Overview

Distribution

Range Description

P. t. ellioti (Gray, 1862) is found only in Nigeria and Cameroon, north of the Sanaga River.
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Ecology

Habitat

Habitat and Ecology

Habitat and Ecology
Chimpanzees are found predominantly in moist and dry forests, and forest galleries extending into savanna woodlands. They are omnivorous, and their diet is highly variable according to individual populations and seasons. Fruit comprises about half the diet, but leaves, bark, and stems are also important. Mammals comprise a small but significant component of the diet of many populations. Chimpanzees form social communities of 5 to 150 animals. Home ranges are larger in woodland forest mosaics than in mixed forest, and average 12.5 km² (range 5 to 400 km²).

Systems
  • Terrestrial
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Molecular Biology and Genetics

Molecular Biology

Barcode data: Pan troglodytes ellioti

The following is a representative barcode sequence, the centroid of all available sequences for this species.


There are 4 barcode sequences available from BOLD and GenBank.  Below is a sequence of the barcode region Cytochrome oxidase subunit 1 (COI or COX1) from a member of the species.  See the BOLD taxonomy browser for more complete information about this specimen and other sequences.

ATGTTCGCCGACCGCTGACTATTCTCTACAAACCACAAAGATATTGGAACACTATACCTACTATTCGGCGCATGAGCTGGAGTCCTGGGCACAGCCCTAAGTCTCCTTATTCGGGCTGAACTAGGCCAACCAGGCAACCTTCTAGGTAATGACCACATCTACAATGTCATCGTCACAGCCCATGCATTCGTAATAATCTTCTTCATAGTAATGCCTATTATAATCGGAGGCTTTGGCAACTGGCTAGTTCCCTTGATAATTGGTGCCCCCGACATGGCATTCCCCCGCATAAACAACATAAGCTTCTGGCTCCTGCCCCCTTCTCTCCTACTCCTACTTGCATCTGCCATAGTAGAAGCCGGCGCCGGAACAGGTTGAACAGTCTACCCTCCCTTAGCGGGAAACTACTCGCATCCTGGAGCCTCCGTAGACCTAACCATCTTCTCCTTGCATCTGGCAGGCGTCTCCTCTATCCTAGGAGCCATTAACTTCATCACAACAATTATTAATATAAAACCTCCTGCCATGACCCAATACCAAACACCCCTCTTCGTCTGATCCGTCCTAATCACAGCAGTCTTACTTCTCCTATCCCTCCCAGTCCTAGCTGCTGGCATCACCATACTATTGACAGATCGTAACCTCAACACTACCTTCTTCGACCCAGCCGGGGGAGGAGACCCTATTCTATATCAACACTTATTCTGATTTTTTGGCCACCCCGAAGTTTATATTCTTATCCTACCAGGCTTCGGAATAATTTCCCACATTGTAACTTACTACTCCGGAAAAAAAGAACCATTTGGATATATAGGCATGGTTTGAGCTATAATATCAATTGGCTTCCTAGGGTTTATCGTGTGAGCACACCATATATTTACAGTAGGAATAGACGTAGACACACGAGCCTATTTCACCTCCGCTACCATAATCATTGCTATTCCTACCGGCGTCAAAGTATTCAGCTGACTCGCTACACTTCACGGAAGCAATATGAAATGATCTGCCGCAGTACTCTGAGCCCTAGGGTTTATCTTTCTCTTCACCGTAGGTGGCCTAACCGGCATTGTACTAGCAAACTCATCATTAGACATCGTGCTACACGACACATACTACGTCGTAGCCCACTTCCACTATGTTCTATCAATAGGAGCTGTATTCGCCATCATAGGGGGCTTCATTCACTGATTCCCCCTATTCTCAGGCTATACCCTAGACCAAACCTATGCCAAAATCCAATTTGCCATCATGTTCATTGGCGTAAACCTAACCTTCTTCCCACAACACTTCCTTGGCCTATCTGGGATGCCCCGACGTTACTCGGACTACCCCGATGCATATACCACATGAAATGTCCTATCATCCGTAGGCTCATTTATCTCCCTGACAGCAGTAATATTAATAATTTTCATGATTTGAGAAGCCTTTGCTTCAAAACGAAAAGTCCTAATAGTAGAAGAGCCCTCCACAAACCTGGAATGACTATATGGATGCCCCCCACCCTACCACACATTCGAAGAACCCGTATACATAAAATCTAGA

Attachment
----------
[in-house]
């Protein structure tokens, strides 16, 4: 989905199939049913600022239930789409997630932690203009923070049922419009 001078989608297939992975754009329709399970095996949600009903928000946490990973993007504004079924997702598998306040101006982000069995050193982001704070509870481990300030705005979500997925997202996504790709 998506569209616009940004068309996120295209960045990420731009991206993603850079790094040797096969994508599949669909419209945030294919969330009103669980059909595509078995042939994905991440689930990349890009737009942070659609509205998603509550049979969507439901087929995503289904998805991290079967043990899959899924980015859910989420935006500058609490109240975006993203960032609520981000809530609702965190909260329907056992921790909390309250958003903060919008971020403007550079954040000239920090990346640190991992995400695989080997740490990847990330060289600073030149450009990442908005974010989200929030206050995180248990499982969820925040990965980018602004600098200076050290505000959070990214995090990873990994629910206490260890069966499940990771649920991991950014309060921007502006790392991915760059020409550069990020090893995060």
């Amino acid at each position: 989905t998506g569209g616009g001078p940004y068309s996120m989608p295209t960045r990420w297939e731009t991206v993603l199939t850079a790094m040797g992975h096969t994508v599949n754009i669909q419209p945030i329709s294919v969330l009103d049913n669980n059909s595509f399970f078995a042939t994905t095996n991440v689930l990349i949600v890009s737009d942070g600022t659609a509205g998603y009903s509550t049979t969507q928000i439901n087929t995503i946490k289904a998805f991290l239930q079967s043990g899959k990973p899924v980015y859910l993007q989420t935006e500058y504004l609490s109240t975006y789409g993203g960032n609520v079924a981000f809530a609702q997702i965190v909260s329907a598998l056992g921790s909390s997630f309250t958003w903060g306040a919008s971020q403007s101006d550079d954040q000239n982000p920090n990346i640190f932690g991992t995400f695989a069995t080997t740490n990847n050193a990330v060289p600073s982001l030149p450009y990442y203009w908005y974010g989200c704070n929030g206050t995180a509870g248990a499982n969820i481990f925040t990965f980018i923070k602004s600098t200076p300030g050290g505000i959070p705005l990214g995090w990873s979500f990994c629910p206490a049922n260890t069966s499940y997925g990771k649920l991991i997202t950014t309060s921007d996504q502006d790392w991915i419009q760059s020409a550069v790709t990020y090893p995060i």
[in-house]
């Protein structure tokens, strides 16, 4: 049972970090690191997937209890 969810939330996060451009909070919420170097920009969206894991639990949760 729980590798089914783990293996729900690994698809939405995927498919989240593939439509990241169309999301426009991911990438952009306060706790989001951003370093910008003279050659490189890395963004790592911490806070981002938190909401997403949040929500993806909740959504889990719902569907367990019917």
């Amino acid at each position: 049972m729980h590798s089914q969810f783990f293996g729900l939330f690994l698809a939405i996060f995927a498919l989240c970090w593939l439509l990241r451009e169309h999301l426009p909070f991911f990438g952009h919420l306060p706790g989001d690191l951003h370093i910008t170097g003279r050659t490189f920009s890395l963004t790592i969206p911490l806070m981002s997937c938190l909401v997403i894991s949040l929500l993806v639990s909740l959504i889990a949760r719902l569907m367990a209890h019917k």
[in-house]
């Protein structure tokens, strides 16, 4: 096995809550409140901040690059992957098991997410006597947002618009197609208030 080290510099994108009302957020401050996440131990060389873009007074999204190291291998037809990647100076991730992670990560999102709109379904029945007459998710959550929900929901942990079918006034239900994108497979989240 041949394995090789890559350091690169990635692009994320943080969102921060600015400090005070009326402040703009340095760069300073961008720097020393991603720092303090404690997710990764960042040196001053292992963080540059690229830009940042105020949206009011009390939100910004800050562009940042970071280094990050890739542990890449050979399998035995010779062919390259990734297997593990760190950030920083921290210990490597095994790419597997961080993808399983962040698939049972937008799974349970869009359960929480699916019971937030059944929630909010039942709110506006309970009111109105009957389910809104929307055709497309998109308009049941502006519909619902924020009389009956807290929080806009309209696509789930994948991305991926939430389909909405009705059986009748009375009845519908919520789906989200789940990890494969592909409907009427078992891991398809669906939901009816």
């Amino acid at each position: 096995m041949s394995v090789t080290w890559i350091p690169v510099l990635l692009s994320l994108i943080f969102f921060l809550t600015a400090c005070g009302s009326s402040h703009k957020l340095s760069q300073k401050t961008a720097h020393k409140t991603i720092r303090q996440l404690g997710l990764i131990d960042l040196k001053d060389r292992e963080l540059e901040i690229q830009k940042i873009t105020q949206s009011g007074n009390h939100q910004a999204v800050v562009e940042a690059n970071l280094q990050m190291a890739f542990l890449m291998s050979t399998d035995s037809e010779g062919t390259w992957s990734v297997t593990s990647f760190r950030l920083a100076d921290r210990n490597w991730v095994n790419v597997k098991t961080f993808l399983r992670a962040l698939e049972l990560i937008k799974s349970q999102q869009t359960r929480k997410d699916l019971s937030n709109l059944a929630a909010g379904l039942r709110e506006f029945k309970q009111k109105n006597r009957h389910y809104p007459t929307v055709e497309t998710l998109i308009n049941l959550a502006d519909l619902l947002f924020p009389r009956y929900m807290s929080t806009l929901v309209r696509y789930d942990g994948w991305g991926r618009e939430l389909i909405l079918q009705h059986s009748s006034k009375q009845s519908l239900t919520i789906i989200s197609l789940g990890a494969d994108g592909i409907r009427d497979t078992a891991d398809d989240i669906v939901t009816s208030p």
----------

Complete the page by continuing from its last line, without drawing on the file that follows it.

-- end --

Download FASTA File
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Statistics of barcoding coverage: Pan troglodytes ellioti

Barcode of Life Data Systems (BOLDS) Stats
Public Records: 5
Specimens with Barcodes: 5
Species With Barcodes: 1
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Conservation

Conservation Status

IUCN Red List Assessment


Red List Category
EN
Endangered

Red List Criteria
A4cd

Version
3.1

Year Assessed
2008

Assessor/s
Oates, J.F., Dunn, A., Greengrass, E. & Morgan, B.J.

Reviewer/s
Mittermeier, R.A., Butynski, T.M. & Williamson, E.A. (Primate Red List Authority)

Contributor/s

Justification